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Aru Valley: A bit of Heavenly Tranquility amid Scintillating Peaks

By Geeta Vaishnavi

Pahalgam, a small but vibrant town situated in the Anantnag district of Jammu and Kashmir, is a popular hub for tourists who visit Kashmir to experience its enchanting natural beauty. It is a central connecting point between places like the Betaab Valley, the Baisaran Hills, the Lidder River and Shikargarh which are all well-known globally for their captivating natural glory; the Mamaleshwar temple and the Avantipora temple which bear testament to the ancient heritage of Kashmir; the Pahalgam Golf course which is perfect for the climate of the region and Chandanwari, which serves as the starting point for the immensely revered pilgrimage called the Amarnath Yatra. Given the global renown of Pahalgam and the popularity of the destinations that surround it like a garland, it is surprising to note how few people know about Aru valley which is at a distance of just twelve kilometers from there and how still fewer people visit the place. Surrounded by snowcapped mountain-peaks blazing in the sun and featuring rolling grassy meadows that people would mistake for the scene of a Bollywood movie being shot at Switzerland, the Aru valley, nestled beside the Aru River and home to the Aru village, is a hidden gem of serene splendor.

The 54 kilometer journey from Srinagar, the summer capital of Jammu and Kashmir, to Pahalgam is generally made through shared cab service, while another cab takes the tourists from Pahalgam to the Aru valley, although there is the option of hiring a private car for a more comfortable yet expensive commute. The road from Pahalgam to Aru is accompanied by pine and other coniferous trees. Once an individual enters the valley, they are treated with the sights so delightful that they, according to one observer, might be taken as a ‘fairyland.’ The grassy plain supports herds of sheep and goats owned and managed by local shepherds and some nomadic groups that inhabit the slopes surrounding the valley. One is also treated to the scene of the Aru River which is a tributary of the Lidder River and played a large part in the creation of the valley itself. Horses can be seen grazing and alpine trees dot the landscape.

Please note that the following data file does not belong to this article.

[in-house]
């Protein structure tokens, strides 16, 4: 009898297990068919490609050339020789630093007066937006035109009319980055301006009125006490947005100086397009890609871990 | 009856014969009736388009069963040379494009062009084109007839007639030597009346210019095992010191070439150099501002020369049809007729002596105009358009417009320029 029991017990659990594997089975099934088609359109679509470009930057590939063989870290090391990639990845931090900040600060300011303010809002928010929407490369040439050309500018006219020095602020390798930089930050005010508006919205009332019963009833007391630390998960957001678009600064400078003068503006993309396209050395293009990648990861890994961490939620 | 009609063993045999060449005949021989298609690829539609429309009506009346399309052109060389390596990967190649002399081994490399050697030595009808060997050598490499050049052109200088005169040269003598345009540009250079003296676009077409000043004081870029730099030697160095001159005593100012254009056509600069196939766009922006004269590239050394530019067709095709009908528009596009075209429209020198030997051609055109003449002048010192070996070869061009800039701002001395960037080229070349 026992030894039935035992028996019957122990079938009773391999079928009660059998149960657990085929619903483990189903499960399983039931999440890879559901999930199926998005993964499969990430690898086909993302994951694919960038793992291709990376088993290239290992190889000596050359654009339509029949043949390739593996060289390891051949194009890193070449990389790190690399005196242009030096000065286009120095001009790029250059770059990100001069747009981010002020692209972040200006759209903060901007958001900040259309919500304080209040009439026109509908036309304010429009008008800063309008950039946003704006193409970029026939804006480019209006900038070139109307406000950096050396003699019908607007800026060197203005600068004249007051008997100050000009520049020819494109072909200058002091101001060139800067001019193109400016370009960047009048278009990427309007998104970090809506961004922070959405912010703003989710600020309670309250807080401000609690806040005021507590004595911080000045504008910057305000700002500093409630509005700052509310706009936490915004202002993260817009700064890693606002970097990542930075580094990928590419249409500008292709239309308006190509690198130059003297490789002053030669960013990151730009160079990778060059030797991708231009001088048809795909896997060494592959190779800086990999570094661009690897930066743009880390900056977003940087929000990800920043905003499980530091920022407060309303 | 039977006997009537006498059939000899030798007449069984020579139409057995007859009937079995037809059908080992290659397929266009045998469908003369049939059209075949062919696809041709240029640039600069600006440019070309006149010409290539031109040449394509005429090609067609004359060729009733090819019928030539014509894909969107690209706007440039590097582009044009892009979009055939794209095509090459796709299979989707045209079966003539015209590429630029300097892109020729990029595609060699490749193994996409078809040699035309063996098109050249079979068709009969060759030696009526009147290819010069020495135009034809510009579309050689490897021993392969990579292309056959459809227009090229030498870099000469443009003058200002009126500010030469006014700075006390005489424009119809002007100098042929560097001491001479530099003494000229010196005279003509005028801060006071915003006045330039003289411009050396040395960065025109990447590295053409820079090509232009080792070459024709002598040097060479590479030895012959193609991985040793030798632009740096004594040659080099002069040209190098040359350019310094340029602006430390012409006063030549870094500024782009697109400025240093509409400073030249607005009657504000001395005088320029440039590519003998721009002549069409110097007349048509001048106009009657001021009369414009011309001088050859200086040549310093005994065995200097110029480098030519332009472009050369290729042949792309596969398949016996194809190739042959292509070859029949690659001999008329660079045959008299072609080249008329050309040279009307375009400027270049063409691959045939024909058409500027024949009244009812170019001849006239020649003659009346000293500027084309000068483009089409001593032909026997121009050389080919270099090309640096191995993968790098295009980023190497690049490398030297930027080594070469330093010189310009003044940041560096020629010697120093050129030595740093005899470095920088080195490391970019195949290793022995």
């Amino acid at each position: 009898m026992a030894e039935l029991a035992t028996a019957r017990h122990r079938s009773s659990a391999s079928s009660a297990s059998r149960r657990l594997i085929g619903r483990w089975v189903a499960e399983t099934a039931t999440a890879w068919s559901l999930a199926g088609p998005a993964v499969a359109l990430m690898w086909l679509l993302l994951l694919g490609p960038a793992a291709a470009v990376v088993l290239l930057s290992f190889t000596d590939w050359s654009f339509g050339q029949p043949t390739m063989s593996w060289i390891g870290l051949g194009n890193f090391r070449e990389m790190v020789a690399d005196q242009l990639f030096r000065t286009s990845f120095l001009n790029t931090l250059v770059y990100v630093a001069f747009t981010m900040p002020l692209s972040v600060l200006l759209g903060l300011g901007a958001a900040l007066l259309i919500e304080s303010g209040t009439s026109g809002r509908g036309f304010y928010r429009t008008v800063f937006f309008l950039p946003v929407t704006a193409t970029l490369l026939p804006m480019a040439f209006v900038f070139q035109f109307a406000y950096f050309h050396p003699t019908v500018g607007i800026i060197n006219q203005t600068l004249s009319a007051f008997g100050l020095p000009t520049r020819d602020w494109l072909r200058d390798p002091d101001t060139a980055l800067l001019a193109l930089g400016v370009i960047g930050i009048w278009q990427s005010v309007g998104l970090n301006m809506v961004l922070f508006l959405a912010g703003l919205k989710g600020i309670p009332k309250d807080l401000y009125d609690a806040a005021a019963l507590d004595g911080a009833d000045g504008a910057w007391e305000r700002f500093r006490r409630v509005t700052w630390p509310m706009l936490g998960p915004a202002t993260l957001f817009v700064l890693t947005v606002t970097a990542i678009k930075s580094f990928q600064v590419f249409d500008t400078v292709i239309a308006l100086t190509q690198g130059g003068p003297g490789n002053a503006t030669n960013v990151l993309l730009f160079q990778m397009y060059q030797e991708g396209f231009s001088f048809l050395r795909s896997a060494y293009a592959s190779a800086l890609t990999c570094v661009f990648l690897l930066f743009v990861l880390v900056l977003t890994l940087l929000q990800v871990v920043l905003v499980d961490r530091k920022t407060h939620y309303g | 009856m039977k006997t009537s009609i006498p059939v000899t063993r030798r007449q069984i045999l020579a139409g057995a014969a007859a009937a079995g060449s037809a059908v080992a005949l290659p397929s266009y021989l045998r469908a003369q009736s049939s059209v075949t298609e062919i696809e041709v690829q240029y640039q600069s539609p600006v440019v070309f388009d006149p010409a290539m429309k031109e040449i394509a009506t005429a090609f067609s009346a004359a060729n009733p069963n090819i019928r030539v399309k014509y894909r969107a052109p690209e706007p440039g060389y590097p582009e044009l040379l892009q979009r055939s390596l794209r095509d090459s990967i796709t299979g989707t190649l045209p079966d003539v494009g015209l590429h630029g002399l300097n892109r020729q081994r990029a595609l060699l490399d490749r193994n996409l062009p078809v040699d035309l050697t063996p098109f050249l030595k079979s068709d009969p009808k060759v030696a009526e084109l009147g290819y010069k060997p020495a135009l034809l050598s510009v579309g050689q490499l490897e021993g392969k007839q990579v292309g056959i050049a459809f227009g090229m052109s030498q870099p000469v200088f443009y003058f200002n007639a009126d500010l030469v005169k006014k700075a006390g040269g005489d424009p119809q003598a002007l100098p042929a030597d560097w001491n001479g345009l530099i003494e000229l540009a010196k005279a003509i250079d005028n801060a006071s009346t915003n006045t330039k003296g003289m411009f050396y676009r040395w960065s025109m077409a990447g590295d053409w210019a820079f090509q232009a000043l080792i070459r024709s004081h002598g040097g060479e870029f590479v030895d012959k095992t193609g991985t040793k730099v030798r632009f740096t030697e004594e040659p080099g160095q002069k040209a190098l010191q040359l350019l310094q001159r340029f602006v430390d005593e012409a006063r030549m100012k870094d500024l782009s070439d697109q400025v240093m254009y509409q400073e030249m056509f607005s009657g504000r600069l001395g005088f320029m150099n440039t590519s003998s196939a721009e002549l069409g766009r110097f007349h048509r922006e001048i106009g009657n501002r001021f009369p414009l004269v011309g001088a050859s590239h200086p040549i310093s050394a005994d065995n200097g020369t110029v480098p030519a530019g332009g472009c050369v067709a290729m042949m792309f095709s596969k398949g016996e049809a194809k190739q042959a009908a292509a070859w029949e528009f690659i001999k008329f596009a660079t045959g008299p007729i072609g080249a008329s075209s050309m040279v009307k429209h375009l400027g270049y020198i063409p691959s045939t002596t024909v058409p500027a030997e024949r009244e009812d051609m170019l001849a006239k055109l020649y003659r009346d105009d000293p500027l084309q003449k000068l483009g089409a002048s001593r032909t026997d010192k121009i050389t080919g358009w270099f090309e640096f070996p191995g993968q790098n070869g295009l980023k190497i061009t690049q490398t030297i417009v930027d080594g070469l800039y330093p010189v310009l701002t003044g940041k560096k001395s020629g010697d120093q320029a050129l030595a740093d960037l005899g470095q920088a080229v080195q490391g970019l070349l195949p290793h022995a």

A few homestays and hotels can be found in the village which provide boarding and lodging for the tourists. There is also a Tourist Bungalow here owned and managed by the JKTDC. Although there are a few restaurants, the hotels and homestays themselves are furnished with kitchens and usually provide the boarders with food thrice a day. Visitors can choose from an array of delectable local delicacies ranging from Rogan Josh and Modur Pulao to Kashmiri Aloo Dum, Kashmiri Muji Gaad, Aab Gosht, Goshtaaba Yoghurt Lamb Curry, among others.

Thanks to the unprecedented spread of mobile technology and internet services, travelers and tourists today cannot truly find complete disconnection from other aspects of their lives to find a few days of well-earned solitude. In the Aru valley, however, internet services are wholly unavailable and the only mobile services that can be accessed belong to BSNL. One has to travel all the way to Pahalgam to access the internet or avail mobile services other than BSNL. Hence, the valley remains to be one of the very few places where people tired of their daily lives can truly afford to create some space between them and their quotidian struggles and realities.